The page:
We’ve touched on this issue before, talking about Pizza Perfectionist Prudery when it comes to the insistence of so-called Pie Purists on using only fresh tomatoes, crushed by hand, in their best Red Sauces. Now, the issue of Frozen vs. Fresh is raising its contentious head once again…
To recap the Tomato Sauce thing, briefly: Chefs whose reputations ride on their sticky insistence on ‘the freshest and most flavourful of ingredients’ leave in their dust the great armies of lesser restauranteurs and the seething masses of home cooks who either can’t afford or simply can’t get ‘fresh’ produce, including Herbs and Whole Spices. What do you do?
Well… If you’ve been to culinary school, you’ll already know this Chef’s Secret: Canned Tomatoes and Frozen veg including Peas and Sweet Corn Kernels, along with such delicate items as Broccoli and Cauliflower, Asparagus tips and more can be even better from Frozen than the ‘fresh’ ones you may get at various times of the year in your local supermarket.
This is primarily because these items are harvested fully ripe from their fields, sorted, cleaned and frozen within hours and sent off to a freezer compartment near you. At the moment they enter the flash-freezer, the clock stops on further ripening (which, taken to extremes becomes spoilage), as well as preserving the colour, flavour and nutrient values that begin to decline in fresh produce the moment they are picked.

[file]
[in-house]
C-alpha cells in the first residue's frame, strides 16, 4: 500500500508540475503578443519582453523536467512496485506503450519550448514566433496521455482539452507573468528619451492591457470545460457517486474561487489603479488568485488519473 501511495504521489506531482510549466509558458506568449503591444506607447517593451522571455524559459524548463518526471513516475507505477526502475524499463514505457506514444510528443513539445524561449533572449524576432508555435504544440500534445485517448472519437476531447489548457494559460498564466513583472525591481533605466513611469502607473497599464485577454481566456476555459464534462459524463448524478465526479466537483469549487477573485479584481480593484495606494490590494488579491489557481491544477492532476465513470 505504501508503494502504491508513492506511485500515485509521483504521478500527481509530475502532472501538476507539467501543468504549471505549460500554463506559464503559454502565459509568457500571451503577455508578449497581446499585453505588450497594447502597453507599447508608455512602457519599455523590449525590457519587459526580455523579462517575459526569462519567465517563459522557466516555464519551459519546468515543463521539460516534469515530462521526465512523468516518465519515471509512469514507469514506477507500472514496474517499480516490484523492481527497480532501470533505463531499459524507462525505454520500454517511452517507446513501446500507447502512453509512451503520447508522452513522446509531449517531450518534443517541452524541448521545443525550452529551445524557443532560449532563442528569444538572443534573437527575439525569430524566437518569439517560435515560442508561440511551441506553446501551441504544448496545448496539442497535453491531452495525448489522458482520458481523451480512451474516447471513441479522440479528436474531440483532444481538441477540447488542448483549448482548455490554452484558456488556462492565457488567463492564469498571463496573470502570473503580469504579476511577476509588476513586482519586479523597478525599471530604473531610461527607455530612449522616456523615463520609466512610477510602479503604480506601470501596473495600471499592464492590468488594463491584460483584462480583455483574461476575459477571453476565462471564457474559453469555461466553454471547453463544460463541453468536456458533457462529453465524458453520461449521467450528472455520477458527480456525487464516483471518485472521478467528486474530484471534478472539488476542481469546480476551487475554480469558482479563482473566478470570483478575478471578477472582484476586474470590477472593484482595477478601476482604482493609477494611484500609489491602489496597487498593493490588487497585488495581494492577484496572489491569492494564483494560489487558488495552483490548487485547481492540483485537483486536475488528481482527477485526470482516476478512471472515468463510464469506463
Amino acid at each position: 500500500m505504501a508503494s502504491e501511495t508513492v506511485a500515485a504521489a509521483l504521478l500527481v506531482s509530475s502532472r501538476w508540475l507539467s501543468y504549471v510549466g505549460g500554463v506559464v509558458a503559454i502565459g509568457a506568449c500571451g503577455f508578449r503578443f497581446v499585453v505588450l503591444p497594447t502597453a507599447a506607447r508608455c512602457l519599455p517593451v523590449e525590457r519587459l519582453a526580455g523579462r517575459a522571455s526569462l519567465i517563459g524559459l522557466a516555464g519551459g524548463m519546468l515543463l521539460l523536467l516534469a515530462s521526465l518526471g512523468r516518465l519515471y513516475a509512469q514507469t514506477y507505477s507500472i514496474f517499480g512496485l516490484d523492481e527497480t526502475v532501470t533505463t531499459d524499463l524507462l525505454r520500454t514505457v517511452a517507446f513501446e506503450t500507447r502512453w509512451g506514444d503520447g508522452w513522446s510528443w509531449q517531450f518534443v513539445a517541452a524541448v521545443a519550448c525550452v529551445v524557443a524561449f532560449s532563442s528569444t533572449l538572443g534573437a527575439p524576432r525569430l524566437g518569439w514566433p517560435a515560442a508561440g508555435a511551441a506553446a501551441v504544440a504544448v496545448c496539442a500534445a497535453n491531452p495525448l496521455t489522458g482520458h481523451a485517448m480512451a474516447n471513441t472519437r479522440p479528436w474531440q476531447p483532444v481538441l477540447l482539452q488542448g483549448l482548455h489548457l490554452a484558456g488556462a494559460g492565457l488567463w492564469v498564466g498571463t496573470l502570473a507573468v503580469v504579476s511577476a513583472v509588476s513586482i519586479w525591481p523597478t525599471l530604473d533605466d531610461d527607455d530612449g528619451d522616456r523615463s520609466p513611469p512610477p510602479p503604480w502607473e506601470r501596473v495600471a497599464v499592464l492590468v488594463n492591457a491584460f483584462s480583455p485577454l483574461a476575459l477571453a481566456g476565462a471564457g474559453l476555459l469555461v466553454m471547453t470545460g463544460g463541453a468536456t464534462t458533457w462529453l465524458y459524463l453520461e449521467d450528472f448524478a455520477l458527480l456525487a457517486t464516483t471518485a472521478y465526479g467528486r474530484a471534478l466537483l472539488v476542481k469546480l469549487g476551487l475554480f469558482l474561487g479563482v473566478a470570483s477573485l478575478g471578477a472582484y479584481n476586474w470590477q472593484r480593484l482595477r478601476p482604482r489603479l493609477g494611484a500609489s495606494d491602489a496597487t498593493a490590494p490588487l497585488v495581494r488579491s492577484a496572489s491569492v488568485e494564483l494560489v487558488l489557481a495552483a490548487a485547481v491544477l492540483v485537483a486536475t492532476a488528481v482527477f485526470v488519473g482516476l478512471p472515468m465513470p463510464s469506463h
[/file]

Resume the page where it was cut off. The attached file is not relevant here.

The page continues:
By contrast, I think we are all aware, in this day and age, that most fresh produce is picked very un-ripe so that it will resist damage and not succumb to spoilage during transport from places of origin which may be anywhere in the world. For example: Kiwi Fruit from Australasia, or ‘winter’ Grapes from Chile. In my experience, which spans decades, Fruit and Veg just don’t ripen the same way, or develop the same flavours and colours when picked ‘green’, no matter what temperature you store them at or how much ethylene gas (the stuff given off by ripening Bananas) you use to help them along.
Just look at your average supermarket Tomato. It may look as bright and fresh and red as Tomatoes coming right off the vine. But they are almost always hard as rocks and, when you slice into that big, beautiful Beefsteak, it turns out to have a disgusting, inedible, woody, white core. That’s not only disappointing, It’s major wastage — food you are paying for, often at premium prices, that you can’t eat! The truth is, most supermarket tomatoes never fully ripen. They’ve been picked too soon.
So, don’t back away in horror from the freezer compartment or the canned goods shelves. You just might be denying yourself the best of the crop at relatively low prices!
~ Maggie J.